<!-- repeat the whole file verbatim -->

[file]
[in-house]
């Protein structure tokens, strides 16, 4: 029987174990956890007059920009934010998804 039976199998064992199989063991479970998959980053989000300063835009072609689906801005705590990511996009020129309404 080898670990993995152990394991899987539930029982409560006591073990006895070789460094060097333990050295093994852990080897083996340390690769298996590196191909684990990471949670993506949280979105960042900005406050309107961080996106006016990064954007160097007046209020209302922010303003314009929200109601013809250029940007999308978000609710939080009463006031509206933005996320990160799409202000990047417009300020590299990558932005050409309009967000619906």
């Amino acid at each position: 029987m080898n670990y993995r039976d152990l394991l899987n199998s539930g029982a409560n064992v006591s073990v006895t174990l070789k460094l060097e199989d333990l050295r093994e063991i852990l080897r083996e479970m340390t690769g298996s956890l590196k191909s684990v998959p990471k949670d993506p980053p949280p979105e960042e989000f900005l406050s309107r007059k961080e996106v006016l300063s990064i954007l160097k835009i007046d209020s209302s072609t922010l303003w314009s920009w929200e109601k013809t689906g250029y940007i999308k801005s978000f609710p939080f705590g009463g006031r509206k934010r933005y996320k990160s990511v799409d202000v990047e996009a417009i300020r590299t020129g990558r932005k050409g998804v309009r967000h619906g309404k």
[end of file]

[in-house]
């Protein structure tokens, strides 16, 4: 029987174990956890007059920009934010998804 039976199998064992199989063991479970998959980053989000300063835009072609689906801005705590990511996009020129309404 080898670990993995152990394991899987539930029982409560006591073990006895070789460094060097333990050295093994852990080897083996340390690769298996590196191909684990990471949670993506949280979105960042900005406050309107961080996106006016990064954007160097007046209020209302922010303003314009929200109601013809250029940007999308978000609710939080009463006031509206933005996320990160799409202000990047417009300020590299990558932005050409309009967000619906």
């Amino acid at each position: 029987m080898n670990y993995r039976d152990l394991l899987n199998s539930g029982a409560n064992v006591s073990v006895t174990l070789k460094l060097e199989d333990l050295r093994e063991i852990l080897r083996e479970m340390t690769g298996s956890l590196k191909s684990v998959p990471k949670d993506p980053p949280p979105e960042e989000f900005l406050s309107r007059k961080e996106v006016l300063s990064i954007l160097k835009i007046d209020s209302s072609t922010l303003w314009s920009w929200e109601k013809t689906g250029y940007i999308k801005s978000f609710p939080f705590g009463g006031r509206k934010r933005y996320k990160s990511v799409d202000v990047e996009a417009i300020r590299t020129g990558r932005k050409g998804v309009r967000h619906g309404k």